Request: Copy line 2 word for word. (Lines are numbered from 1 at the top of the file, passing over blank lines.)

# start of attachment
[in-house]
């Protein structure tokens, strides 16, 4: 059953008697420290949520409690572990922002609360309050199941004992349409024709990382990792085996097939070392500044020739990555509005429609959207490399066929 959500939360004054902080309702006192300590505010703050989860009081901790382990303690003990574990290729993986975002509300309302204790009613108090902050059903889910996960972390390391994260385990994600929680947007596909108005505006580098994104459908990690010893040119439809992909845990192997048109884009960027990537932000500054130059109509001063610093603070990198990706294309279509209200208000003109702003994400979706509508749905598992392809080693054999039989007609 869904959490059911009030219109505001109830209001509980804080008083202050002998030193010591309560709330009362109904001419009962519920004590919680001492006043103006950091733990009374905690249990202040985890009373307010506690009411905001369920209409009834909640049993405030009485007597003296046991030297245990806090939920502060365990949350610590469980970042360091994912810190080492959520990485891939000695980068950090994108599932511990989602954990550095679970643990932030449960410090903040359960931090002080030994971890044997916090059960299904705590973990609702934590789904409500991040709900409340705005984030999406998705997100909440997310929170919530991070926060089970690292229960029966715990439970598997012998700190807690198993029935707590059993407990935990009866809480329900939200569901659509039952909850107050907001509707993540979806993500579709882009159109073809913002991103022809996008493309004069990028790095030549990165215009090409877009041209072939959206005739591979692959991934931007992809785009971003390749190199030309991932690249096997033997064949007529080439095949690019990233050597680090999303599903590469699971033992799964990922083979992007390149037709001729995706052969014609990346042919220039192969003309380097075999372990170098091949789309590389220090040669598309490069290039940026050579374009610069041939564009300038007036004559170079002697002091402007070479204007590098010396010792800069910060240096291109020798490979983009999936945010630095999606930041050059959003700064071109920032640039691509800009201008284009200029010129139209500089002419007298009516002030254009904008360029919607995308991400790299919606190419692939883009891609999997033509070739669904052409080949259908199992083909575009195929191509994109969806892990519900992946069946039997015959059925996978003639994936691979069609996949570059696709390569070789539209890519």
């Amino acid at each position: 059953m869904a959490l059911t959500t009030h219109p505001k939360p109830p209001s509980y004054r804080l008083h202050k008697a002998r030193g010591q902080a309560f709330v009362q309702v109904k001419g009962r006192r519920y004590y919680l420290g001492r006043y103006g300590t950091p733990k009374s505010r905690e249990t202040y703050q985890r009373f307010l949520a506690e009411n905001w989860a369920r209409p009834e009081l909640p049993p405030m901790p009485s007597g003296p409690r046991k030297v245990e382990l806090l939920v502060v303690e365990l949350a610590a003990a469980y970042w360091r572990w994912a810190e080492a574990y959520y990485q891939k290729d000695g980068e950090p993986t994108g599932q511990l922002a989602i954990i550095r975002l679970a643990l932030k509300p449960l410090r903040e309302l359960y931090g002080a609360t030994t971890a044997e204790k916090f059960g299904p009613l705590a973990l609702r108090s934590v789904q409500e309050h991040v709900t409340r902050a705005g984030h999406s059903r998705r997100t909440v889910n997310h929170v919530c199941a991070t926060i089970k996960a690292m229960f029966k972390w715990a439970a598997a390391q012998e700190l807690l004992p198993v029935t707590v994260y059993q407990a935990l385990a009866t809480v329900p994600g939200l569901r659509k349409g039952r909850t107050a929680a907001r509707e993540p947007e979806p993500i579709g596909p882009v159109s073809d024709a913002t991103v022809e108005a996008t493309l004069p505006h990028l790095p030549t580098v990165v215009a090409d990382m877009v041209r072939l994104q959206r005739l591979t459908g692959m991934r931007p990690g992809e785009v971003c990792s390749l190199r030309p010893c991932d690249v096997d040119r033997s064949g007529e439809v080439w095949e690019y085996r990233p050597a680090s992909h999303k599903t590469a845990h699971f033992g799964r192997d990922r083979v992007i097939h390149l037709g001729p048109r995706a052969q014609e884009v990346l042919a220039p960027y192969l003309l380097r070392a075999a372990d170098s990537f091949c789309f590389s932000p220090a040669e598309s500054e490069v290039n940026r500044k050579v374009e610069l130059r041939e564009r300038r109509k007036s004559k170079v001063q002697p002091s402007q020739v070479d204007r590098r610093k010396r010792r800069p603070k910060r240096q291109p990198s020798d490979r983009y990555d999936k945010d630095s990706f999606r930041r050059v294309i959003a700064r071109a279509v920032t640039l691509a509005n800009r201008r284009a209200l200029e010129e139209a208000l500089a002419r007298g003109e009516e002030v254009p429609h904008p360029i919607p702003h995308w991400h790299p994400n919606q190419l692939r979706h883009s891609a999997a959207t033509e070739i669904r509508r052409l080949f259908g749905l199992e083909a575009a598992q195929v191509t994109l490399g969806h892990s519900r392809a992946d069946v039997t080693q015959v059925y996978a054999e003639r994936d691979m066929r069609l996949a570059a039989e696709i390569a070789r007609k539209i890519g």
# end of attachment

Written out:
């Protein structure tokens, strides 16, 4: 059953008697420290949520409690572990922002609360309050199941004992349409024709990382990792085996097939070392500044020739990555509005429609959207490399066929 959500939360004054902080309702006192300590505010703050989860009081901790382990303690003990574990290729993986975002509300309302204790009613108090902050059903889910996960972390390391994260385990994600929680947007596909108005505006580098994104459908990690010893040119439809992909845990192997048109884009960027990537932000500054130059109509001063610093603070990198990706294309279509209200208000003109702003994400979706509508749905598992392809080693054999039989007609 869904959490059911009030219109505001109830209001509980804080008083202050002998030193010591309560709330009362109904001419009962519920004590919680001492006043103006950091733990009374905690249990202040985890009373307010506690009411905001369920209409009834909640049993405030009485007597003296046991030297245990806090939920502060365990949350610590469980970042360091994912810190080492959520990485891939000695980068950090994108599932511990989602954990550095679970643990932030449960410090903040359960931090002080030994971890044997916090059960299904705590973990609702934590789904409500991040709900409340705005984030999406998705997100909440997310929170919530991070926060089970690292229960029966715990439970598997012998700190807690198993029935707590059993407990935990009866809480329900939200569901659509039952909850107050907001509707993540979806993500579709882009159109073809913002991103022809996008493309004069990028790095030549990165215009090409877009041209072939959206005739591979692959991934931007992809785009971003390749190199030309991932690249096997033997064949007529080439095949690019990233050597680090999303599903590469699971033992799964990922083979992007390149037709001729995706052969014609990346042919220039192969003309380097075999372990170098091949789309590389220090040669598309490069290039940026050579374009610069041939564009300038007036004559170079002697002091402007070479204007590098010396010792800069910060240096291109020798490979983009999936945010630095999606930041050059959003700064071109920032640039691509800009201008284009200029010129139209500089002419007298009516002030254009904008360029919607995308991400790299919606190419692939883009891609999997033509070739669904052409080949259908199992083909575009195929191509994109969806892990519900992946069946039997015959059925996978003639994936691979069609996949570059696709390569070789539209890519």